What should I teach my child about staying safe and strangers?

We all want our kids to be happy and safe and for most children that’s what happens. Sadly, though for some their childhood will be blighted by abuse or an assault.

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The vast majority of abuse is perpetrated by a person known to the child. The NSPCC has a campaign on how to discuss keeping children safe from this kind of abuse.

With official disclosure or criminal record checks, there are more protections against those convicted of offences against children.

Smaller companies and individuals can apply for a criminal record check, via companies such as http://www.carecheck.co.uk/criminal-record-checks-for-individuals/.

However, there is still a small, but worrying risk that a child could be in danger from strangers and this is something you should discuss with them.


Children have a misperception that a stranger is a scary looking person, like a baddy from TV. Children need to know you can’t judge who to trust by looks alone. It’s also important that children understand there are some strangers they can approach if they need to.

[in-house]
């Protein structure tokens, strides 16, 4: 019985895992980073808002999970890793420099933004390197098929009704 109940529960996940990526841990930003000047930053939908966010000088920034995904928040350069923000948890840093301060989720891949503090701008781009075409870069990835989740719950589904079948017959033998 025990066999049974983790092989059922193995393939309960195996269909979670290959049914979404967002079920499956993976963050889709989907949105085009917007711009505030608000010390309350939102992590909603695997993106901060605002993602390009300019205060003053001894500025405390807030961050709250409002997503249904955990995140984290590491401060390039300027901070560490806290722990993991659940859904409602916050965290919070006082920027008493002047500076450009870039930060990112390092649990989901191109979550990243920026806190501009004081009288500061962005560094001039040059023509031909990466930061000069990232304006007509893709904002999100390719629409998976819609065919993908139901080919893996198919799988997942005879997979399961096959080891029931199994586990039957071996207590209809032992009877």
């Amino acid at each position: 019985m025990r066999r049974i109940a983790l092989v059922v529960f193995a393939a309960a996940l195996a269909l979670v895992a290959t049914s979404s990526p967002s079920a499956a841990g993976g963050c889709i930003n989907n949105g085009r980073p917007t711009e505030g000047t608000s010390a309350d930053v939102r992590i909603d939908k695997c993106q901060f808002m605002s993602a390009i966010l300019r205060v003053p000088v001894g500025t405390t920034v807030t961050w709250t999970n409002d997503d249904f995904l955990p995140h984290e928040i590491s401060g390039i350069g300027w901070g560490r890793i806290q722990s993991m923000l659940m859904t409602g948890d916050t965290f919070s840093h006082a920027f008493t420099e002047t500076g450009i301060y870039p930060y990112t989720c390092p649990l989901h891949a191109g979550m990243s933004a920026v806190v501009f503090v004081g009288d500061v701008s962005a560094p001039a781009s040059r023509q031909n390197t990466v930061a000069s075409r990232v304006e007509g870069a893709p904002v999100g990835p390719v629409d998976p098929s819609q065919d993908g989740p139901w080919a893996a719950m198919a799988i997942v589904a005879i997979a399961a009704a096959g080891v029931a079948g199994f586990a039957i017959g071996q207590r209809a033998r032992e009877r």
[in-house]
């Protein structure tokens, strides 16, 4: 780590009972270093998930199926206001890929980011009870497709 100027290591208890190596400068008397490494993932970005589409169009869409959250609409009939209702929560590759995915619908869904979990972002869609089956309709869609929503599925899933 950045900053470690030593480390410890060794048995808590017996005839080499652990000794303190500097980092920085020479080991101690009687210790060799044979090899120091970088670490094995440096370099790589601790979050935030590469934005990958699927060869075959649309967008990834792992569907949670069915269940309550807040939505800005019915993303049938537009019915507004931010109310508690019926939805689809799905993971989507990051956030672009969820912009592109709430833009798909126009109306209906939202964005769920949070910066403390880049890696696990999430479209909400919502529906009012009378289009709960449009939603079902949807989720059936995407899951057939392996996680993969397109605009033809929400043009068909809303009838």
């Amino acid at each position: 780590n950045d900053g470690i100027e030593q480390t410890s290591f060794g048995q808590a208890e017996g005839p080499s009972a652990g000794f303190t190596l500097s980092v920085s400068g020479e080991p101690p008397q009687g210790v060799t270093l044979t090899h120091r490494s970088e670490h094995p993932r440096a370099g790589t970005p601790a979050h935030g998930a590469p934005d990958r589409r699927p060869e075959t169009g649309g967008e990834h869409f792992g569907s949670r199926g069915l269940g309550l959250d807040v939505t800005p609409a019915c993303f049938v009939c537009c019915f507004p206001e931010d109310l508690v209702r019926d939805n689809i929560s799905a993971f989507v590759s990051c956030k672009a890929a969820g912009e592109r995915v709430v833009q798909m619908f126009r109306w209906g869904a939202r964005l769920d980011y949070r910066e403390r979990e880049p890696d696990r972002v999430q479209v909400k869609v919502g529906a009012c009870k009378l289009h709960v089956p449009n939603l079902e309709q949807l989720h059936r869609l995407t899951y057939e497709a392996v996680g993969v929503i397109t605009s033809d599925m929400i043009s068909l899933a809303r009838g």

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Safe strangers

Uniformed authority such as police officers, or firemen are adults scared children could approach. Teachers or librarians are again people who are obviously identified or a mum with children. They might even ask for help in a busy shop. The most important thing to emphasise is that children go into a public space or area to ask for help where there are many people.
You might also point out the houses of people you know they could ask for help. An older child who has a phone should also be aware how to call for help if they feel threatened.

How to stay safe

Another important lesson you need to teach is to be wary of possible dangers. Avoiding playing out alone especially after dark, and stay in a group when out.

Children should be aware of what adults shouldn’t do. No adult should ask a child to disobey their parents, or do something without permission. They shouldn’t ask a child for help, to keep a secret or make a child feel uncomfortable.

The “no, go, yell, tell” tactic is great to teach children. If the child feels threatened they say no, run away, yell as loudly as they can and tell a trusted adult or parent as soon as possible.

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